Level 2 – Your boss’ boss and chain of command. Collectively, these executives will have a big influence over your fate and your work presumably directly affects their performance. You want them to A) definitely know who you are and B) have a positive impression. Generally speaking, they will be the ones who decide whether you get other opportunities, not your boss. This is usually because they have greater span of control and more influence.

Note: They have more power, but are second on the list because your boss will still be more immediately relevant in your review, compensation etc. If your boss kills you in a review, you’re dead.

Level 3 – Clients. This could be either internal or external.

I have them third because in any individual interaction, you need to understand your boss’ priorities as you evaluate and prioritize your activities. In the long term if you piss of your clients, you’ll have a short career. I am not saying clients are less important than your chain of command. Without clients, there is not business. What I am saying is that for an early/mid-career professional, never forget who’s in charge.  For example, sometimes you need to aggravate your client to meet a firm goal in the short term.

If you are a consultant working for a client or working cross-functionally on a team outside your department in a large organization, it’s important to understand several things clearly.

First, who is actually paying (or reviewing) you? Stated differently what budget line item is your fee coming from and who is the actual decision maker? Never confuse that with “who do we deal with the most” or “who is assigned as our liaison” etc. Understand where the buck stops.

Second, you need to understand their political position. Are they internally powerful? Are they internally weak? This matters because you want to be smart about navigating a client’s environment. Whether it’s being clever in support of your primary client and their agenda or not overplaying your support because you want to win future work and they aren’t in a position to buy, you need to understand the landscape.

Managing across levels. Sometimes you have to piss someone off. Be strategic and don’t always make it the same person/group. Spread the pain and make sure you “make good” at some other time.

I’ll give a few examples I have seen in my career:

  • Partner tells you to do something that doesn’t appear in your client’s interests.
  • Client staffer (but not your “paying” client) you really like is going to get hosed by a pending decision.
  • Your boss’ boss asks you to do something not in your boss’ best interest.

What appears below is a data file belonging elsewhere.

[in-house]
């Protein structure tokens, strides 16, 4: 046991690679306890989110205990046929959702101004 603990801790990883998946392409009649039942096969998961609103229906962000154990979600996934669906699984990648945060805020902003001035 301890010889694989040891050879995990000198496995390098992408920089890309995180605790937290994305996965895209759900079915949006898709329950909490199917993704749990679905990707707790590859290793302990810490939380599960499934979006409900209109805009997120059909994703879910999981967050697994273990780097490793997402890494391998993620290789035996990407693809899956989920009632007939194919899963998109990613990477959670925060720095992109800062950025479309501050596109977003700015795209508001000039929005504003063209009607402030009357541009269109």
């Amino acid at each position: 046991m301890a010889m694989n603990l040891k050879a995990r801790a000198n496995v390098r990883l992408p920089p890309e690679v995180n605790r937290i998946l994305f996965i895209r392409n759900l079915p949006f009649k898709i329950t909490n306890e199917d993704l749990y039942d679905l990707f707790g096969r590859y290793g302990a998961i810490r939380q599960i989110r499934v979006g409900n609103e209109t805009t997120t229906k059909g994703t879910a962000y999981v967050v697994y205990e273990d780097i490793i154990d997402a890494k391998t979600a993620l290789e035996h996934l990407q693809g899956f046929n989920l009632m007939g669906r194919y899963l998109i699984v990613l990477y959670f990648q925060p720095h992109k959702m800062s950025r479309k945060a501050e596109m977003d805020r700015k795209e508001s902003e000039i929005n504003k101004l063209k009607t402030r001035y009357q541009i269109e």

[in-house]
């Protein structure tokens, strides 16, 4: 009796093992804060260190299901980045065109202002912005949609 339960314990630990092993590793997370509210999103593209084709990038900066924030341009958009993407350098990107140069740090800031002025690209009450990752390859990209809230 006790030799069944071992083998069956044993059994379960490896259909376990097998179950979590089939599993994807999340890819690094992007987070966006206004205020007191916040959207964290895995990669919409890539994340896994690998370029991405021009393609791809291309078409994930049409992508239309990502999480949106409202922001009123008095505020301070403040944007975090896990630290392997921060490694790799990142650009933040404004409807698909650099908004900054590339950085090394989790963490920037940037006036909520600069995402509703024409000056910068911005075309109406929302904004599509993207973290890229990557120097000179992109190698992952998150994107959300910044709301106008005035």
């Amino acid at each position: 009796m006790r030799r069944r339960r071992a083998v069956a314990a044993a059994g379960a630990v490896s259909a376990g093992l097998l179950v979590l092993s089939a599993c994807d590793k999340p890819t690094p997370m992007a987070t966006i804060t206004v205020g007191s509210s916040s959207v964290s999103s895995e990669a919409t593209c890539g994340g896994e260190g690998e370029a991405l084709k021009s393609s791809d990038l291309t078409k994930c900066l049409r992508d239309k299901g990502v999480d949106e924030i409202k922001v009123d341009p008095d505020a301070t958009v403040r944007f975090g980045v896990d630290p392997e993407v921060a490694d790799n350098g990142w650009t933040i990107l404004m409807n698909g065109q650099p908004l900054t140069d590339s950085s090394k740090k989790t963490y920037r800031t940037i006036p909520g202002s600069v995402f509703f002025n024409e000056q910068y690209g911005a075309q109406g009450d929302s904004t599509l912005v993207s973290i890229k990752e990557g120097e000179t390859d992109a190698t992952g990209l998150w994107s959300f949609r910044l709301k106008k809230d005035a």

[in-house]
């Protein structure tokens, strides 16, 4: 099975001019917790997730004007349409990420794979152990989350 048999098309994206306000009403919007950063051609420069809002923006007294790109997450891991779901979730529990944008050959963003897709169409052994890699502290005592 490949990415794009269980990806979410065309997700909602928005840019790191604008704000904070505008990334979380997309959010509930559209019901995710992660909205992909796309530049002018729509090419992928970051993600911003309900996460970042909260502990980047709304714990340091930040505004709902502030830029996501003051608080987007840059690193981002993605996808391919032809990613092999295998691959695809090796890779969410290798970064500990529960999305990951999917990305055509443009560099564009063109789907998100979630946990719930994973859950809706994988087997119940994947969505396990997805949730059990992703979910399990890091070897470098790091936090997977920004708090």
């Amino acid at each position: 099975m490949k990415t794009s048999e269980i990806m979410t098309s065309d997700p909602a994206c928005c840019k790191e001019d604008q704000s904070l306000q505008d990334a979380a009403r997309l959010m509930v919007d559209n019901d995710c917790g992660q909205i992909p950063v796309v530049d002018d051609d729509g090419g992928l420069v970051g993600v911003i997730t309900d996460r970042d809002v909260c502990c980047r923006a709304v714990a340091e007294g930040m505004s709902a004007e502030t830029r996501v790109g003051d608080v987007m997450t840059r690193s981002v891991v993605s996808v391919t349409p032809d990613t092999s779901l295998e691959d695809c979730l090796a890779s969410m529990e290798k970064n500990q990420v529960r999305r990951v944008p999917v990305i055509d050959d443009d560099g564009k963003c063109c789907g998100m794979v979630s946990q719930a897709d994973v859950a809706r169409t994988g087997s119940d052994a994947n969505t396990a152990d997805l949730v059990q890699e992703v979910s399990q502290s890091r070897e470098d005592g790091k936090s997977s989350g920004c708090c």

How would you handle these? There’s no “right” answer, but I’d encourage you to think broadly about how to prioritize and always remember “which side your bread is buttered on”.

Jeff Bezos’ “Regret Minimization Framework”

March 4, 2010

A friend (Thanks Morgan!)  just passed this great video of Jeff Bezos talking about his thought process when deciding to leave his “good job” to take a flyer and found I love the way he frames it. Essentially, when I’m 80 and looking back, how can I minimize my disappointment with paths not taken? Stated differently, how do I follow my heart? If I do that and it doesn’t work out I may be OK. But if I go counter to my heart and it doesn’t work out, I’ll be bitter.

Take a look.  Link:

Managing Your Priorities Over Time

February 28, 2010

I was reconnecting with good friends and former colleagues this week and was struck by a few common threads. I got a few blog post ideas from them, but the one I’ll focus on is the impact of stability versus change as well as different categories of priorities in your personal and professional life and the impact your life stage can have on your emphasis.

In three different conversations in one day with executives running significant operations, all had personal commentary on where they were in their life and had thoughtfully come to their own conclusions. Each was trading off effort and engagement in career with personal career goals beyond current job and also against their life & family realities.

I see the same thing with my students. Some people have tremendous career ambitions, some merely want good work and fair compensation to fund their lives and goals beyond work. Many haven’t decided where they fall on that continuum. That’s part of the struggle. And by the way, the answer is different at different points in your life.

The tough part is sometimes we have to choose. Advice that looks like “you can have it all” strikes me as a partial truth. First – “all of what?” I’ve written on defining your goals before. Suffice it to say, you have to actually decide on some priorities along the way or circumstances will decide for you.